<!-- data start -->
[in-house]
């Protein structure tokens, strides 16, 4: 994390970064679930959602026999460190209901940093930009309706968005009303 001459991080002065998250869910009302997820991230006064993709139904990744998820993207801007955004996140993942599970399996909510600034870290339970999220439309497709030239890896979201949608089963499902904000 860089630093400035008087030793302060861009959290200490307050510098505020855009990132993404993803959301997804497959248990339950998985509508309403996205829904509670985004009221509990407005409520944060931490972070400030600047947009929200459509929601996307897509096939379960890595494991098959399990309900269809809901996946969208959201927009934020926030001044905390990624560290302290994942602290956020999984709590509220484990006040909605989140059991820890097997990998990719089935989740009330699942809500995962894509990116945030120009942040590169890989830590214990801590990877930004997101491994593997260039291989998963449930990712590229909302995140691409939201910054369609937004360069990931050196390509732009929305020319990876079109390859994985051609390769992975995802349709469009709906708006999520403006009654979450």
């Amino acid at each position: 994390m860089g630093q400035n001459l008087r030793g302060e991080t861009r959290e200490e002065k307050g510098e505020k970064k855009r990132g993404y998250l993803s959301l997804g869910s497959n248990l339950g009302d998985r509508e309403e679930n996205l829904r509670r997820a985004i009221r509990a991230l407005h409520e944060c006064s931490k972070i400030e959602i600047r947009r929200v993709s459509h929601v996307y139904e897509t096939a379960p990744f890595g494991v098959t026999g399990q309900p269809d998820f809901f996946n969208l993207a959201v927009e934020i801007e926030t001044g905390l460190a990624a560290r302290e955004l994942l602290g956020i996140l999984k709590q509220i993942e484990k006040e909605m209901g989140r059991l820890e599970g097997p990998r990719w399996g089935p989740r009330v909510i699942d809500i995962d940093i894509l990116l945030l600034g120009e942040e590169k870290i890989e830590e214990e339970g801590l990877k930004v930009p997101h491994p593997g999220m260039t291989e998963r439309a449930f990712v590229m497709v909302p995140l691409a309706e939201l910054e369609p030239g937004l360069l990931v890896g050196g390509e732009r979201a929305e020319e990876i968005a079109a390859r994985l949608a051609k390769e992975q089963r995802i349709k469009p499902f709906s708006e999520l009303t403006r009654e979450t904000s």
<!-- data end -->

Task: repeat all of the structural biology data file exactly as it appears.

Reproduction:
[in-house]
């Protein structure tokens, strides 16, 4: 994390970064679930959602026999460190209901940093930009309706968005009303 001459991080002065998250869910009302997820991230006064993709139904990744998820993207801007955004996140993942599970399996909510600034870290339970999220439309497709030239890896979201949608089963499902904000 860089630093400035008087030793302060861009959290200490307050510098505020855009990132993404993803959301997804497959248990339950998985509508309403996205829904509670985004009221509990407005409520944060931490972070400030600047947009929200459509929601996307897509096939379960890595494991098959399990309900269809809901996946969208959201927009934020926030001044905390990624560290302290994942602290956020999984709590509220484990006040909605989140059991820890097997990998990719089935989740009330699942809500995962894509990116945030120009942040590169890989830590214990801590990877930004997101491994593997260039291989998963449930990712590229909302995140691409939201910054369609937004360069990931050196390509732009929305020319990876079109390859994985051609390769992975995802349709469009709906708006999520403006009654979450």
């Amino acid at each position: 994390m860089g630093q400035n001459l008087r030793g302060e991080t861009r959290e200490e002065k307050g510098e505020k970064k855009r990132g993404y998250l993803s959301l997804g869910s497959n248990l339950g009302d998985r509508e309403e679930n996205l829904r509670r997820a985004i009221r509990a991230l407005h409520e944060c006064s931490k972070i400030e959602i600047r947009r929200v993709s459509h929601v996307y139904e897509t096939a379960p990744f890595g494991v098959t026999g399990q309900p269809d998820f809901f996946n969208l993207a959201v927009e934020i801007e926030t001044g905390l460190a990624a560290r302290e955004l994942l602290g956020i996140l999984k709590q509220i993942e484990k006040e909605m209901g989140r059991l820890e599970g097997p990998r990719w399996g089935p989740r009330v909510i699942d809500i995962d940093i894509l990116l945030l600034g120009e942040e590169k870290i890989e830590e214990e339970g801590l990877k930004v930009p997101h491994p593997g999220m260039t291989e998963r439309a449930f990712v590229m497709v909302p995140l691409a309706e939201l910054e369609p030239g937004l360069l990931v890896g050196g390509e732009r979201a929305e020319e990876i968005a079109a390859r994985l949608a051609k390769e992975q089963r995802i349709k469009p499902f709906s708006e999520l009303t403006r009654e979450t904000s």